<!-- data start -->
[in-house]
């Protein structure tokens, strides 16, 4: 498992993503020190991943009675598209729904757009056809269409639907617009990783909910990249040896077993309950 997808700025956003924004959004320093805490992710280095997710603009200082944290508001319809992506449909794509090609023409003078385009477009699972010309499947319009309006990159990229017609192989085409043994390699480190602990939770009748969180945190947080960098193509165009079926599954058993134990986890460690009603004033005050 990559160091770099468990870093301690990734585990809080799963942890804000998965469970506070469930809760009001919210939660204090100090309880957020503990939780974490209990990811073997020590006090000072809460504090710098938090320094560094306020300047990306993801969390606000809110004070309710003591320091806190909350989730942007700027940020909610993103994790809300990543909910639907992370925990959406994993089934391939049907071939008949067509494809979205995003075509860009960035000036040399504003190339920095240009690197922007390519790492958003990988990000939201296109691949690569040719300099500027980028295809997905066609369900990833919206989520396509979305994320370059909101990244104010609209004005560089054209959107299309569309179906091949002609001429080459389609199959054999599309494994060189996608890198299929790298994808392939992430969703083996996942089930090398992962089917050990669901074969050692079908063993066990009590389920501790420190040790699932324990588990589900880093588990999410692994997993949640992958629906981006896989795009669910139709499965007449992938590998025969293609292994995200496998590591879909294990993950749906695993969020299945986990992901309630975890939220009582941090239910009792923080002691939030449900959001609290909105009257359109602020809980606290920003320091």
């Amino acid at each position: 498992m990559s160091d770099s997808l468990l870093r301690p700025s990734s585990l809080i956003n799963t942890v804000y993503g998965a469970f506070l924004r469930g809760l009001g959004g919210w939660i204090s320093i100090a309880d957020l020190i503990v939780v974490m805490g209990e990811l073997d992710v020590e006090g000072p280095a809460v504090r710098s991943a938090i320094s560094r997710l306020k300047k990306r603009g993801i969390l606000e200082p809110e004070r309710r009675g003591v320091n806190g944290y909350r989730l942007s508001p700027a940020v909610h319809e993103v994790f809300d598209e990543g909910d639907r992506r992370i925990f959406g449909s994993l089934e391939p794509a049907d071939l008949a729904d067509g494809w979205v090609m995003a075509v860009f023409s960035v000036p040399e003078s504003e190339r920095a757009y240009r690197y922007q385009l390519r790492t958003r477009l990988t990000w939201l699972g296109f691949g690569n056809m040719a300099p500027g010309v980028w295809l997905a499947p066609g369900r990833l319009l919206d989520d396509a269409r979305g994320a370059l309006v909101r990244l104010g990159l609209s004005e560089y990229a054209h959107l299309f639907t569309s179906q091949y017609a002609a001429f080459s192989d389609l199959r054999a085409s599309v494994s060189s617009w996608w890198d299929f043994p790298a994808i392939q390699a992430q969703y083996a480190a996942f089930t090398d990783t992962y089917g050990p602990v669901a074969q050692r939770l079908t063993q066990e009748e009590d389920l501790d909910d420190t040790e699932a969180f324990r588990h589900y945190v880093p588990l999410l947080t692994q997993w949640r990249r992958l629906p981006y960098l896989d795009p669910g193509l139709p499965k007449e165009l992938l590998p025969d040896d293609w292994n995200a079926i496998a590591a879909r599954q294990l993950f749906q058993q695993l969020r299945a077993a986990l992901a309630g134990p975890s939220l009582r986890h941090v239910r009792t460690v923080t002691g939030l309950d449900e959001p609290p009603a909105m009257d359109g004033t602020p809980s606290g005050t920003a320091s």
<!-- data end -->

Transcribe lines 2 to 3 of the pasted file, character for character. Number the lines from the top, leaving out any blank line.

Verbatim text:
């Protein structure tokens, strides 16, 4: 498992993503020190991943009675598209729904757009056809269409639907617009990783909910990249040896077993309950 997808700025956003924004959004320093805490992710280095997710603009200082944290508001319809992506449909794509090609023409003078385009477009699972010309499947319009309006990159990229017609192989085409043994390699480190602990939770009748969180945190947080960098193509165009079926599954058993134990986890460690009603004033005050 990559160091770099468990870093301690990734585990809080799963942890804000998965469970506070469930809760009001919210939660204090100090309880957020503990939780974490209990990811073997020590006090000072809460504090710098938090320094560094306020300047990306993801969390606000809110004070309710003591320091806190909350989730942007700027940020909610993103994790809300990543909910639907992370925990959406994993089934391939049907071939008949067509494809979205995003075509860009960035000036040399504003190339920095240009690197922007390519790492958003990988990000939201296109691949690569040719300099500027980028295809997905066609369900990833919206989520396509979305994320370059909101990244104010609209004005560089054209959107299309569309179906091949002609001429080459389609199959054999599309494994060189996608890198299929790298994808392939992430969703083996996942089930090398992962089917050990669901074969050692079908063993066990009590389920501790420190040790699932324990588990589900880093588990999410692994997993949640992958629906981006896989795009669910139709499965007449992938590998025969293609292994995200496998590591879909294990993950749906695993969020299945986990992901309630975890939220009582941090239910009792923080002691939030449900959001609290909105009257359109602020809980606290920003320091």
């Amino acid at each position: 498992m990559s160091d770099s997808l468990l870093r301690p700025s990734s585990l809080i956003n799963t942890v804000y993503g998965a469970f506070l924004r469930g809760l009001g959004g919210w939660i204090s320093i100090a309880d957020l020190i503990v939780v974490m805490g209990e990811l073997d992710v020590e006090g000072p280095a809460v504090r710098s991943a938090i320094s560094r997710l306020k300047k990306r603009g993801i969390l606000e200082p809110e004070r309710r009675g003591v320091n806190g944290y909350r989730l942007s508001p700027a940020v909610h319809e993103v994790f809300d598209e990543g909910d639907r992506r992370i925990f959406g449909s994993l089934e391939p794509a049907d071939l008949a729904d067509g494809w979205v090609m995003a075509v860009f023409s960035v000036p040399e003078s504003e190339r920095a757009y240009r690197y922007q385009l390519r790492t958003r477009l990988t990000w939201l699972g296109f691949g690569n056809m040719a300099p500027g010309v980028w295809l997905a499947p066609g369900r990833l319009l919206d989520d396509a269409r979305g994320a370059l309006v909101r990244l104010g990159l609209s004005e560089y990229a054209h959107l299309f639907t569309s179906q091949y017609a002609a001429f080459s192989d389609l199959r054999a085409s599309v494994s060189s617009w996608w890198d299929f043994p790298a994808i392939q390699a992430q969703y083996a480190a996942f089930t090398d990783t992962y089917g050990p602990v669901a074969q050692r939770l079908t063993q066990e009748e009590d389920l501790d909910d420190t040790e699932a969180f324990r588990h589900y945190v880093p588990l999410l947080t692994q997993w949640r990249r992958l629906p981006y960098l896989d795009p669910g193509l139709p499965k007449e165009l992938l590998p025969d040896d293609w292994n995200a079926i496998a590591a879909r599954q294990l993950f749906q058993q695993l969020r299945a077993a986990l992901a309630g134990p975890s939220l009582r986890h941090v239910r009792t460690v923080t002691g939030l309950d449900e959001p609290p009603a909105m009257d359109g004033t602020p809980s606290g005050t920003a320091s």